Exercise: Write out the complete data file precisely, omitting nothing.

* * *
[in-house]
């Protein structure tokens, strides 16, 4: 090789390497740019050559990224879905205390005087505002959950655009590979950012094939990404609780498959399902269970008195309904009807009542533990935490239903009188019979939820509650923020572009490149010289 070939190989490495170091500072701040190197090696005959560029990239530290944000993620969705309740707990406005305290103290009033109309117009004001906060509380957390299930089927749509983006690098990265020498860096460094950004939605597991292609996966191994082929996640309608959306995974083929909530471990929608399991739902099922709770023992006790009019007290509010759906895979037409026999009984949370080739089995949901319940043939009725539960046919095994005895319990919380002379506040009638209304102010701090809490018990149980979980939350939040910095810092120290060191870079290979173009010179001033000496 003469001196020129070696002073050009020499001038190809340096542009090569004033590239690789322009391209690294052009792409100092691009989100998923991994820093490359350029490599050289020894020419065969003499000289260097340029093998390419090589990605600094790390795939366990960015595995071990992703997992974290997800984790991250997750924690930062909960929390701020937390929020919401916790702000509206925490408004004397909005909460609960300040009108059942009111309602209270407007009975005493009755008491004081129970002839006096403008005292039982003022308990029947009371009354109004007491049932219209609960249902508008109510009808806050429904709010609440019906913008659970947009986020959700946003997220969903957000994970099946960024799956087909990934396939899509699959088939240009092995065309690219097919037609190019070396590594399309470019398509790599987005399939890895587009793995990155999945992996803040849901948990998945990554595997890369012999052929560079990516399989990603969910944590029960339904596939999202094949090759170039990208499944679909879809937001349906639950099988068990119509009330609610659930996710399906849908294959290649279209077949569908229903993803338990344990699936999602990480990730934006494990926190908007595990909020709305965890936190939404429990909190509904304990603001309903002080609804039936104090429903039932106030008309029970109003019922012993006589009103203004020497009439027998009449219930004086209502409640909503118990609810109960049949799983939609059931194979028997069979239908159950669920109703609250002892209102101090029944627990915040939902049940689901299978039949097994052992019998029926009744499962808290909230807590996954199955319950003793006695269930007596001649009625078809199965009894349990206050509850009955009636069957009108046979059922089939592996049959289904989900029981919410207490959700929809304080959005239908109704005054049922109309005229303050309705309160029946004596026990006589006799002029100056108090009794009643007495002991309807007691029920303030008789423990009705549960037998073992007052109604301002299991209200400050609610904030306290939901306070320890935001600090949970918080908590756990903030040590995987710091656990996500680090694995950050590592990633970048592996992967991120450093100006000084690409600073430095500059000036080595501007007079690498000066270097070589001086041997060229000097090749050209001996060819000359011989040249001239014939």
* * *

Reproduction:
[in-house]
């Protein structure tokens, strides 16, 4: 090789390497740019050559990224879905205390005087505002959950655009590979950012094939990404609780498959399902269970008195309904009807009542533990935490239903009188019979939820509650923020572009490149010289 070939190989490495170091500072701040190197090696005959560029990239530290944000993620969705309740707990406005305290103290009033109309117009004001906060509380957390299930089927749509983006690098990265020498860096460094950004939605597991292609996966191994082929996640309608959306995974083929909530471990929608399991739902099922709770023992006790009019007290509010759906895979037409026999009984949370080739089995949901319940043939009725539960046919095994005895319990919380002379506040009638209304102010701090809490018990149980979980939350939040910095810092120290060191870079290979173009010179001033000496 003469001196020129070696002073050009020499001038190809340096542009090569004033590239690789322009391209690294052009792409100092691009989100998923991994820093490359350029490599050289020894020419065969003499000289260097340029093998390419090589990605600094790390795939366990960015595995071990992703997992974290997800984790991250997750924690930062909960929390701020937390929020919401916790702000509206925490408004004397909005909460609960300040009108059942009111309602209270407007009975005493009755008491004081129970002839006096403008005292039982003022308990029947009371009354109004007491049932219209609960249902508008109510009808806050429904709010609440019906913008659970947009986020959700946003997220969903957000994970099946960024799956087909990934396939899509699959088939240009092995065309690219097919037609190019070396590594399309470019398509790599987005399939890895587009793995990155999945992996803040849901948990998945990554595997890369012999052929560079990516399989990603969910944590029960339904596939999202094949090759170039990208499944679909879809937001349906639950099988068990119509009330609610659930996710399906849908294959290649279209077949569908229903993803338990344990699936999602990480990730934006494990926190908007595990909020709305965890936190939404429990909190509904304990603001309903002080609804039936104090429903039932106030008309029970109003019922012993006589009103203004020497009439027998009449219930004086209502409640909503118990609810109960049949799983939609059931194979028997069979239908159950669920109703609250002892209102101090029944627990915040939902049940689901299978039949097994052992019998029926009744499962808290909230807590996954199955319950003793006695269930007596001649009625078809199965009894349990206050509850009955009636069957009108046979059922089939592996049959289904989900029981919410207490959700929809304080959005239908109704005054049922109309005229303050309705309160029946004596026990006589006799002029100056108090009794009643007495002991309807007691029920303030008789423990009705549960037998073992007052109604301002299991209200400050609610904030306290939901306070320890935001600090949970918080908590756990903030040590995987710091656990996500680090694995950050590592990633970048592996992967991120450093100006000084690409600073430095500059000036080595501007007079690498000066270097070589001086041997060229000097090749050209001996060819000359011989040249001239014939």